Tag Archives: clowns

All Fun and Games till Someone Gets Hurt

As we all get ready for THE spooktacular time of the year, it is so important that we remain on top of our toes this Halloween. There’s no knowing what’s lurking out there, looking to make the most of the night of nights, in the worst of ways.

You can either hide your kids, hide your wife, and hide your husband because these clowns are out there raping everybody or you can have a good time without being dumb about it. For instance, don’t wear a clown costume. Don’t do it. Don’t do it.

Don’t do it.

“It is so important that we remain on top of our toes this Halloween. “

We have this one saying in the Middle East, “Come bull, hit me.” Regardless of your intentions, clowning around this Halloween may mean asking for trouble. And yet, despite the warning, I’m going to see Harley Quinn and the Joker on every other block in town; I just know it.  But the real question is–do they even count into this whole coulrophobia thing going on? They’re not really all that creepy as the classical clowns with plastered smiles and red noses that go squeak-squeak.

I have two Evil Jester costumes lying around from 2013 that I was planning on selling this year, but I’ve been more indecisive about this than the usual Chick-fil-a line makes me: will it be chicken nuggets today or waffle fries? Three cheers if you can relate!

Call it paranoia, call it precaution, but one Mississippi town has put a ban on clown costumes till November 1. The county “has declared it illegal to dress like a clown, and is threatening to levy $150 fines against anyone” that is caught doing so. Costume shops around the nation are advising against “clowning around the wrong people.”

As reported by NBC4’s sister station WKRN-TV: Gary Broadrick with Performance Studios in Nashville, Tennessee said, ““I’d feel really bad if I found out that somebody bought a mask of any kind from us just to have some fun and got hurt.”

It doesn’t get any better with the creepy clown craze making its way overseas, but that’s just my opinion. Be safe! Be smart!

Clowns: It’s OK, we’re all scared

Are you afraid of clowns? Do you know someone who is? Did you know that fear has a name and a backstory? It’s a condition known as coulrophobia. (Or: a completely rational response to a man (or woman) who pretends to be the icon of hilarity, innocence, and an all-around good time but you know just wants to stab you.)

Originally, clowns were performers to entertain adults, not kids. They started as we recognize them today around the early 1800s with Jean-Gaspard Deburau and Joseph Grimaldi. Both of these men performed in full makeup and costume to entertain their audiences. However, both men were also kind of frightening. One was an alcoholic who came from a tragic family of alcoholics, and one killed a boy for insulting him on the street.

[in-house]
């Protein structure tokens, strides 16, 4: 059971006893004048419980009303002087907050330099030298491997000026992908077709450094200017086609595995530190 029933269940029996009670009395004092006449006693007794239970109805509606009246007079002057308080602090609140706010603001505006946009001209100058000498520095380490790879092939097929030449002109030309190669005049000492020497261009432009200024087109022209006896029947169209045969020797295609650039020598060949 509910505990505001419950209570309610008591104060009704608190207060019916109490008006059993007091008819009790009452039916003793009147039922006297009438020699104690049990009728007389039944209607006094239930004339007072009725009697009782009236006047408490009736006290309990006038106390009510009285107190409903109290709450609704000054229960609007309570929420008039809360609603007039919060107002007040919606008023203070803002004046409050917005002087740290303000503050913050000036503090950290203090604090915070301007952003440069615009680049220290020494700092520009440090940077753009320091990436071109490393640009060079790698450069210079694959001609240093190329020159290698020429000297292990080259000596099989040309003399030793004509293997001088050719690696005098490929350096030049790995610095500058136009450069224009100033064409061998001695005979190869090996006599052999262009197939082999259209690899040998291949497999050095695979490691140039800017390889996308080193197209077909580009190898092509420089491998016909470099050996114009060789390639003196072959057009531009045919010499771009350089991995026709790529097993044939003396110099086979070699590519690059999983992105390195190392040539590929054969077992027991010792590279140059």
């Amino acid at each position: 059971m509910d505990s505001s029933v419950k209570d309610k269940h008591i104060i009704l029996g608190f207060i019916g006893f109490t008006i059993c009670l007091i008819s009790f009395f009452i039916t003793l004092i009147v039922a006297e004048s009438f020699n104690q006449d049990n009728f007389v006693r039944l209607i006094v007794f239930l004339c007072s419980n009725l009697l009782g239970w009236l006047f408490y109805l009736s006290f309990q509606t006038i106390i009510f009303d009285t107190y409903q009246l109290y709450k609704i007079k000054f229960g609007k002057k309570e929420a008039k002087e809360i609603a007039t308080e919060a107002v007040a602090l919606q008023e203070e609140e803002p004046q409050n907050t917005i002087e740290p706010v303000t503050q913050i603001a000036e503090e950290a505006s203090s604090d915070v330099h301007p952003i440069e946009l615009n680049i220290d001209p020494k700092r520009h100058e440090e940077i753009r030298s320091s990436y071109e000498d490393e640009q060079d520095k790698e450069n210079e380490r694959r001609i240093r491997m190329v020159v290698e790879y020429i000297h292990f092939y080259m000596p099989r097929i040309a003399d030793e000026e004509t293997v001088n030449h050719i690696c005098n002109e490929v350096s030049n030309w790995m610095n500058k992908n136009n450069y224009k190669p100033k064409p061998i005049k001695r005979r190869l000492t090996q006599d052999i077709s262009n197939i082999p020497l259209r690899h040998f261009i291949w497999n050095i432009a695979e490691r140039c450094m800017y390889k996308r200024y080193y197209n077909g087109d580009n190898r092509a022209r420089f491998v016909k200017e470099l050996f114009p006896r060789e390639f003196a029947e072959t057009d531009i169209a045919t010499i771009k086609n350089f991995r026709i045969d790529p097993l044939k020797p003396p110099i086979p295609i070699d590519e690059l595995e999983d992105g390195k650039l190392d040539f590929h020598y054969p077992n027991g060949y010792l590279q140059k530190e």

“It’s a condition known as Coulrophobia.”

While clowns began to become popular children’s entertainment in the 1950s, the 1970s were ruled by fear thanks to John Wayne Gacy, also known as the Clown Killer. He was convicted of raping and murdering at least 33 young men and boys between 1972 and 1978 in Chicago, IL. He was sentenced to death by lethal injection in 1980 and was executed in 1994.

Studies have found that children universally dislike clowns in general, though some grow to like them after initial introduction. Adults, however, are more likely to be conditioned to have a fear of clowns thanks to pop culture icons such as Pennywise in novel and movie adaptation of It by Stephen King.

But we haven’t always hated these seemingly duplicitous characters. Clowns have been found in various forms throughout history, dating back to the Egyptian pharaohs in 2500 BCE who laughed at their Pygmy entertainers. The purpose of clowns has been about reflecting society and all its flaws back upon itself in a parodied form. This was done through general buffoonery, but also through mischief, tricks, and manic behavior usually frowned upon.

The lack of consequences for normally punishable behavior along with the inability to always identify who is under that makeup can be disconcerting, though, and psychologists studying the matter point this out as one reason why some may not enjoy clowns.

There are several stories, rumors and truths, that have popped up throughout history of hearty, laughter filled clowns turning into grim monsters, which could explain our fear of clowns in modern times. Whatever story strikes your heart in the darkest way, just know you aren’t alone — not by a long shot.